Finally, the senator asks the attorney general why the administration did not come to Congress to seek alterations to FISA’s antediluvian framework. Let’s leave aside the obvious point that describing a top-secret program to 535 members of Congress would have guaranteed its compromise. (In the event, the NSA program was leaked to the New York Times even though only eight members of Congress, among a handful of others, were informed of it.) Specter’s question is strangely ironic, given that his hearing is slated to come only three days after crucial provisions of the Patriot Act are set to expire because Congress, mired in a typical logjam, has failed to renew it. If, after the slaughter of nearly 3,000 Americans, and in the midst of war with over 150,000 troops in harm’s way, Congress cannot rouse itself to reauthorize a watered-down version of security protections that it overwhelmingly passed only four years ago, why should anyone think it can swiftly overhaul something as complex and controversial as FISA?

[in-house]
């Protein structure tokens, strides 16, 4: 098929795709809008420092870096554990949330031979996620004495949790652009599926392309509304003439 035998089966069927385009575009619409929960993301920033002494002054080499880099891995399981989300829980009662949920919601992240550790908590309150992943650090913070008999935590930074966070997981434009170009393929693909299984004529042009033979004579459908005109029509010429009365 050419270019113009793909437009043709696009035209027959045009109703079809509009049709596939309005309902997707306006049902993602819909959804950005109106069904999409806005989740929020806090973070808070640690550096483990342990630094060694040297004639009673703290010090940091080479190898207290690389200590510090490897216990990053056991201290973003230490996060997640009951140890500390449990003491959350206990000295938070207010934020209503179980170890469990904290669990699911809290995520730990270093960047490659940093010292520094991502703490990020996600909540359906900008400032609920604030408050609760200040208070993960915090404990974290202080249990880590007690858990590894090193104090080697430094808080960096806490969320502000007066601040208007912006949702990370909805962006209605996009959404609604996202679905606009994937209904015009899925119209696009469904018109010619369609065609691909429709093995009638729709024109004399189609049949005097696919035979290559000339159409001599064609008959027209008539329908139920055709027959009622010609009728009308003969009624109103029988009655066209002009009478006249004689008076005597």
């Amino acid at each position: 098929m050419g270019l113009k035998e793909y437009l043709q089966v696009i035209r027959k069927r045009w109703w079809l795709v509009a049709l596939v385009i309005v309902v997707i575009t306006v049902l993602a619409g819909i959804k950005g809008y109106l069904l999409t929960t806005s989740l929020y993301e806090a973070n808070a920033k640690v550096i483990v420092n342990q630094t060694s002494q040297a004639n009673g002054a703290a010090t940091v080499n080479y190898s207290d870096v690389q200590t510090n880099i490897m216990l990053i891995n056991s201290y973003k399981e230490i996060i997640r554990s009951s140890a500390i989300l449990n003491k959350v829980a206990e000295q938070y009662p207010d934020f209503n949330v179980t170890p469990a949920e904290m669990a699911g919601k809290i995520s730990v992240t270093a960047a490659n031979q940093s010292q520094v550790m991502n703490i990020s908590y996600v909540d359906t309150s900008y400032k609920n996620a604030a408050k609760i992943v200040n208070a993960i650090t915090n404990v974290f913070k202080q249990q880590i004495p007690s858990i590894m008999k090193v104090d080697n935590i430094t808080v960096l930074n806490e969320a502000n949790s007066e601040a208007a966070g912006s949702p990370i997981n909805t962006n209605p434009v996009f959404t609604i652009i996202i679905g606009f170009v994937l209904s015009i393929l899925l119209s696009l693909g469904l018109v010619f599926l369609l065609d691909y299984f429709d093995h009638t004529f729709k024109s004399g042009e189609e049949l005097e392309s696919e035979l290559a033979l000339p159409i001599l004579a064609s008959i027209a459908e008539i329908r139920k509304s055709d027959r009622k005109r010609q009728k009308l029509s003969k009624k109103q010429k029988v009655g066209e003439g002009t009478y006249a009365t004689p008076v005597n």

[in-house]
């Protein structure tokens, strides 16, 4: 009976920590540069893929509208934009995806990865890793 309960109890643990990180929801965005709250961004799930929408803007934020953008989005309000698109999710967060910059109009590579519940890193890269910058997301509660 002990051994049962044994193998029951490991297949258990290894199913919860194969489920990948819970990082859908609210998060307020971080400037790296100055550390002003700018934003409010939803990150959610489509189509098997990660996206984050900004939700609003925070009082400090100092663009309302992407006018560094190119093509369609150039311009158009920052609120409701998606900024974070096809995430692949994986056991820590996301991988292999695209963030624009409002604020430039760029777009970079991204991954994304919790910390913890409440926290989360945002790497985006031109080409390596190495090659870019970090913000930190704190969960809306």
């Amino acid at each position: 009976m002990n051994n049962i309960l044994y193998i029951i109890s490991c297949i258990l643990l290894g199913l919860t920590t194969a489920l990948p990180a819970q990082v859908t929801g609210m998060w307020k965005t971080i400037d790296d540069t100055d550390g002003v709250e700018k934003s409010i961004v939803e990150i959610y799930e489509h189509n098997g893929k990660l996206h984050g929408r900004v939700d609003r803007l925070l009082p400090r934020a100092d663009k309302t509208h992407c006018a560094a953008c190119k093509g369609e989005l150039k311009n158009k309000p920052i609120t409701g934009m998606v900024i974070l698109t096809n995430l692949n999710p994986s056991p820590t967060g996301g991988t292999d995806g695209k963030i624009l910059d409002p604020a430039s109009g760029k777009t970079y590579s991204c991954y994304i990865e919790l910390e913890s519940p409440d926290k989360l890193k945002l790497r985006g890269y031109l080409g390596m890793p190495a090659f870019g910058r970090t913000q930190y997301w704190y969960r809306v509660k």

Processes such as that specified by FISA, at least when they are periodically revised to account for new threat conditions and new technology, can have a useful disciplining effect on the executive branch. Nevertheless, the Constitution makes the president–not Congress and certainly not judges–singularly responsible for national security. If al Qaeda is ever to be successful in its continuing efforts to repeat 9/11 on an even more horrific scale, it must have the help of operatives inside this country, with whom it necessarily must communicate. President Bush has both the power and the duty to ensure that the government does everything it can to intercept those communications. Recent polls showing that Americans broadly support the NSA program should come as no surprise. Neither should the president’s confident tone as he continues to make a welcome and unapologetic defense of it. Monday’s hearing will be a snapshot of what national security by committee looks like–and why it’s something none of us should want.